Is it too late to reverse the impacts of climate change? A few months ago, I would have said yes, convinced that our disregard of rising sea levels, rising global temperatures and the rising number of natural disasters was more than enough indication of our failure to care of the world. But what if I was wrong? What if we have the potential to change? With the COVID-19 pandemic having forced a halt upon societies, economies and daily routines, and the world witnessing a global drop in CO2 emissions in just a few months, I wonder if this virus can teach us how to better tackle the urgent climate emergency.
Each country has addressed coronavirus in different ways, and with varying levels of success. Through studying the approaches of the more successful nations, I’ve come up with three lessons we can learn from the pandemic and apply to the climate crisis.
The first is the attitude we need to have towards a crisis if we want to effectively control it. Our current actions suggest we actually want to destroy the world, so, despite it being slightly obvious, the first step to tackling climate change is by treating it as the emergency it is. Just as we try to “stop the spread” of the virus early on, climate change requires early action to best reduce its impacts. During the pandemic, Germany has been an anomaly compared to its European neighbours. Why? Early on, Angela Merkel stated, “It’s serious. Take it seriously”, leading Germany to have one of the highest testing per capita rates in the world – even testing those without symptoms and thus massively reducing the country’s death toll. This sort of pre-emptive action is key to tackling climate change. We cannot wait until we’ve burnt all our fossil fuels to switch to renewables. We cannot chop down all our rainforests before planting more. And we cannot keep dodging responsibility to deal with this problem. This is an emergency and it’s time to act accordingly.
Another seemingly obvious piece of advice we may learn from the pandemic is the importance of listening to the science. Looking at the World Health Organisation – which has some of the best scientists in the world – the overall advice for coronavirus is to distance yourself from others and maintain a high level of hygiene. Stay at least one metre from others, wash your hands regularly, avoid touching your face; this is really just common sense. The less contact you have with others and the cleaner you remain, the lower your chance of catching the virus. An important piece of technology that has helped control the number of cases is the use of testing to find and trace the virus. Iceland has had the most tests carried out per capita in the world, offering free tests to its entire population regardless of whether they show symptoms or not. They successfully controlled the spread, without having to close primary schools and only suffering ten deaths, a remarkably low figure. And how is this applicable to the climate crisis? The science is practically screaming at us! There’s evidence of the damage so far; the world has witnessed the six warmest years on record since 2014. There’s advice for the future; the warning for the global temperature to not exceed a 2°C increase from pre-industrial temperatures. And there’s advice on how to accomplish this task - put very simply: massively decreasing our use of fossil fuels.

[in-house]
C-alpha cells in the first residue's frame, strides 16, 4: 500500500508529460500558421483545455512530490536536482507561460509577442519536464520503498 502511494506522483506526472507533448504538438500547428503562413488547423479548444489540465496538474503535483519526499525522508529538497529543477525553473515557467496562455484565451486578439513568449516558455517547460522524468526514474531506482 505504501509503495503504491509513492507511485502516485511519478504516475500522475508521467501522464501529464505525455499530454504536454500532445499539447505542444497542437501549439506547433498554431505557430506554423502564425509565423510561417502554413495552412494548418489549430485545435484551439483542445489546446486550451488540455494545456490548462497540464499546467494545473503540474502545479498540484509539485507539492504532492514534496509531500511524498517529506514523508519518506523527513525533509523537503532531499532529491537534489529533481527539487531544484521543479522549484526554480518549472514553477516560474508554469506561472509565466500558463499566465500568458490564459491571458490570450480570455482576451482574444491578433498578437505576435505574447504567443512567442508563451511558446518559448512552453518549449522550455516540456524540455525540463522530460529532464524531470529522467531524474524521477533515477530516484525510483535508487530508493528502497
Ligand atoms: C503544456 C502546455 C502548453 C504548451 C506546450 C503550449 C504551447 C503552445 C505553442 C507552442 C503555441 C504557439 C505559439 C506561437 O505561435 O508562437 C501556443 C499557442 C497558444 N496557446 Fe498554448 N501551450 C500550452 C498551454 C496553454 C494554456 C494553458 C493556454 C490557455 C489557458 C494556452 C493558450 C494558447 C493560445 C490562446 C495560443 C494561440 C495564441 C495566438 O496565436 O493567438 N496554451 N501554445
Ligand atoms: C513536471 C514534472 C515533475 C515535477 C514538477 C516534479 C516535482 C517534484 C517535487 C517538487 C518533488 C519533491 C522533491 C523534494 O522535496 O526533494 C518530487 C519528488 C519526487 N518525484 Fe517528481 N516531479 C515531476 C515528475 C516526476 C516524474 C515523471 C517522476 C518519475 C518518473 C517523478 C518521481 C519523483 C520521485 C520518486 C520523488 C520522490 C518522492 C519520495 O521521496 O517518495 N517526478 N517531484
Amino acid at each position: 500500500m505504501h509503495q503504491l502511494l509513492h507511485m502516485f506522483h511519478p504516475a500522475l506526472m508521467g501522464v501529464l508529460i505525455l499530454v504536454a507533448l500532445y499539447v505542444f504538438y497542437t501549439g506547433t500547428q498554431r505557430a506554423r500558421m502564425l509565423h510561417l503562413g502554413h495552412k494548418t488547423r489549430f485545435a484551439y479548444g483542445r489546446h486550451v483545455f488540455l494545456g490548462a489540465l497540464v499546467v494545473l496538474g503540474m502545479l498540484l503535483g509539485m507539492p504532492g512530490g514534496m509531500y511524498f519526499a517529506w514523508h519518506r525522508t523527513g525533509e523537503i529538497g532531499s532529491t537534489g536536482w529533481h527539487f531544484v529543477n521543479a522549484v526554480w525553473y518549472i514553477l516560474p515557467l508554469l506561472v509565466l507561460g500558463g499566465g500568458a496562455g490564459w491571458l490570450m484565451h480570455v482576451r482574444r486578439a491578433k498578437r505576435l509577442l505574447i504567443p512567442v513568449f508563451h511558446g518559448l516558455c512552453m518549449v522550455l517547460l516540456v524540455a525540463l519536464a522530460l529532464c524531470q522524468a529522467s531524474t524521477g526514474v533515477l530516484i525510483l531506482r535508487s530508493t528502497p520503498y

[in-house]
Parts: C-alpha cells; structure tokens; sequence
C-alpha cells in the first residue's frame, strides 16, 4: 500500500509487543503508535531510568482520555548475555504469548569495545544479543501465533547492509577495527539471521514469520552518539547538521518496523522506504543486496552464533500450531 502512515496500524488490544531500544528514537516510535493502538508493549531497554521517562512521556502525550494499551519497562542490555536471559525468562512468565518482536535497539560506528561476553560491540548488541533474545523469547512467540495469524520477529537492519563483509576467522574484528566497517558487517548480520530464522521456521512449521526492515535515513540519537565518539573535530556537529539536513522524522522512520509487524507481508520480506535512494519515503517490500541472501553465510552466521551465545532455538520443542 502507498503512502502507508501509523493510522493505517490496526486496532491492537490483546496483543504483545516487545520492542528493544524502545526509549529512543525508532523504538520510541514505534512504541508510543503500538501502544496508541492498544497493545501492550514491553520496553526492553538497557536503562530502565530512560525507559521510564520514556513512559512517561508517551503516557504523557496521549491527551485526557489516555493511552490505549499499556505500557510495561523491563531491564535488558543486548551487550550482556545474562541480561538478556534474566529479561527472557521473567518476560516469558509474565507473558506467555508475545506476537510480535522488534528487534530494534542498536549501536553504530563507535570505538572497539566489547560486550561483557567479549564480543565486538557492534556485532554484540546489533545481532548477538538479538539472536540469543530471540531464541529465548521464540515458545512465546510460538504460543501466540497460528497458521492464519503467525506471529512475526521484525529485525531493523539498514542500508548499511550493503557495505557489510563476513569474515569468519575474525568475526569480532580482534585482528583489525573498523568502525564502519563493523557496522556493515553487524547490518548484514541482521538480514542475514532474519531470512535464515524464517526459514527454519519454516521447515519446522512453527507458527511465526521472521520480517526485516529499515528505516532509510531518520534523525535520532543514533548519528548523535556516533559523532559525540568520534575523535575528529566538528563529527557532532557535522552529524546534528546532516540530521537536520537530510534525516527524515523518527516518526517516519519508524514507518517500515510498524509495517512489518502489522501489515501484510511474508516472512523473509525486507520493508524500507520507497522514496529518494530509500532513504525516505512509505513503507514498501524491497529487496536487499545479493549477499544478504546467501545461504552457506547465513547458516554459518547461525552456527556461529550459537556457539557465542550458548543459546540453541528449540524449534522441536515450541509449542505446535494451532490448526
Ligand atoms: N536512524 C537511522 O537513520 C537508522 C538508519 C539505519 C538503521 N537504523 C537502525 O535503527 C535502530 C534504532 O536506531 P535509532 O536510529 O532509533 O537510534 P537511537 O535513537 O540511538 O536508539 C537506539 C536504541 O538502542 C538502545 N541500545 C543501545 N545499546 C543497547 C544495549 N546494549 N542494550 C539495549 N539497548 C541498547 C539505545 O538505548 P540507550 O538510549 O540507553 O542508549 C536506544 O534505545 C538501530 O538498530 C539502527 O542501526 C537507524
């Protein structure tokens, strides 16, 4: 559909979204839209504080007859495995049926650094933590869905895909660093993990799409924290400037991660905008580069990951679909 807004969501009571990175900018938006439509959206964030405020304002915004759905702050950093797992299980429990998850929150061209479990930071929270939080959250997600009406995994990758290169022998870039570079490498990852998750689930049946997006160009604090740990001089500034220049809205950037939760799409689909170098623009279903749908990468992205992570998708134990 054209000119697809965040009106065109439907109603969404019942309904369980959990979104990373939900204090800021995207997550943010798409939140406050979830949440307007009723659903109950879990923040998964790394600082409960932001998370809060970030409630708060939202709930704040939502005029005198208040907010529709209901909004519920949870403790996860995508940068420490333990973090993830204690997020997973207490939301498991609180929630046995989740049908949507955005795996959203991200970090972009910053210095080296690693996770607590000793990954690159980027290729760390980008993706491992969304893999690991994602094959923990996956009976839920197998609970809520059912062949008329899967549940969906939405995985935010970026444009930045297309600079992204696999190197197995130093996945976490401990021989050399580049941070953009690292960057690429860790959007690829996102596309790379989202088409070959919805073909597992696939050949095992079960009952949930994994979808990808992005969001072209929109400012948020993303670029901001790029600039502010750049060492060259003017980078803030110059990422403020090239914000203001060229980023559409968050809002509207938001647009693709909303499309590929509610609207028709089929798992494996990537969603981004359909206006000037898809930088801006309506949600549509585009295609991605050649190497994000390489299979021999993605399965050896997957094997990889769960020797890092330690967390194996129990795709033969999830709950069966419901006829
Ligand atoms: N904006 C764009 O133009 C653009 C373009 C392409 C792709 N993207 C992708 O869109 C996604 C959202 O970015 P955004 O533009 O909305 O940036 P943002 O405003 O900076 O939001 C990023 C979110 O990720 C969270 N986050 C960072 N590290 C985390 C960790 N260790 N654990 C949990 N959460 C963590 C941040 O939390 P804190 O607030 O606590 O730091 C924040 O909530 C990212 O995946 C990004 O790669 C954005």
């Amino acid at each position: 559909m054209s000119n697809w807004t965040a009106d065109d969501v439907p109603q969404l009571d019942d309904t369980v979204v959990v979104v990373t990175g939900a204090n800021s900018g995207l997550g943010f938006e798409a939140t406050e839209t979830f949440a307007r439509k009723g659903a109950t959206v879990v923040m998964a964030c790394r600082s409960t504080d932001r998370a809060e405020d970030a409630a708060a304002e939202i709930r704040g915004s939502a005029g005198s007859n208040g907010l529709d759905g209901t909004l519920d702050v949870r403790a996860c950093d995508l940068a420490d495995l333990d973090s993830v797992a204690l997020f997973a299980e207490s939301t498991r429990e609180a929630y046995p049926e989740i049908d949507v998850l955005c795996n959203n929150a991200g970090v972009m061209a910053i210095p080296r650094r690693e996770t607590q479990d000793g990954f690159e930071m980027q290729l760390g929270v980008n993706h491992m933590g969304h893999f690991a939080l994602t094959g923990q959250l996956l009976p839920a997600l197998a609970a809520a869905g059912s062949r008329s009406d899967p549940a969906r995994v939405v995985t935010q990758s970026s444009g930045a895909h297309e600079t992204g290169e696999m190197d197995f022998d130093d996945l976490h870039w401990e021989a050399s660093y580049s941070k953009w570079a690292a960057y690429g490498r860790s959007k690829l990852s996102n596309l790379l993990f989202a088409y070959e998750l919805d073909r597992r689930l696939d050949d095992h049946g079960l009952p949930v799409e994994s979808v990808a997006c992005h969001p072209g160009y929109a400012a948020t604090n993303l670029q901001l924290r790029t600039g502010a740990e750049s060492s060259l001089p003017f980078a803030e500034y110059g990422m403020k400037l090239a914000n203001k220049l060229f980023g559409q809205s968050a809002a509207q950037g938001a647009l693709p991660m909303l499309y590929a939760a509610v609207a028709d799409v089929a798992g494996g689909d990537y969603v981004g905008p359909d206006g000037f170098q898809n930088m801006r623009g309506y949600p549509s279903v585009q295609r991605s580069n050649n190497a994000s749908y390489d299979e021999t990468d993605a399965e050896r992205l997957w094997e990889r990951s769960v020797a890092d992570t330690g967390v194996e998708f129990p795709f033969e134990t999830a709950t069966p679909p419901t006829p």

The final lesson I believe we can learn from the pandemic is the idea that some people will be more vulnerable than others. While there is still much to learn about the virus, it’s evident that age is the largest risk factor – the older you are, the more vulnerable you are. After accounting for age, socio-demographic characteristics and long-term illness and disability, the Office for National Statistics found that black people are 1.9 times more likely to be at risk of a COVID-related death than white people. Similarities can be seen with the climate crisis as some countries are more susceptible – often those with struggling economies and widespread poverty, such as Haiti. Haiti experiences many natural disasters and is consequently one of the poorest countries in the world. Climate change is predicted to increase the intensity of disasters (like hurricanes) which will only further cripple Haiti. While developed countries like the UK will surely experience some effects of a warming world, we have the capability to adapt and mitigate accordingly. Just as measures are taken to protect the vulnerable from the virus, so must actions be taken to support those countries less able to cope with climate change.
So, is it too late to reverse the impacts of climate change? Perhaps we can use one crisis to help with another. If anything, the pandemic has proved the capability of nations to make drastic and immediate changes, and while the climate emergency is a much longer and greater battle, I do believe we will be able to win it.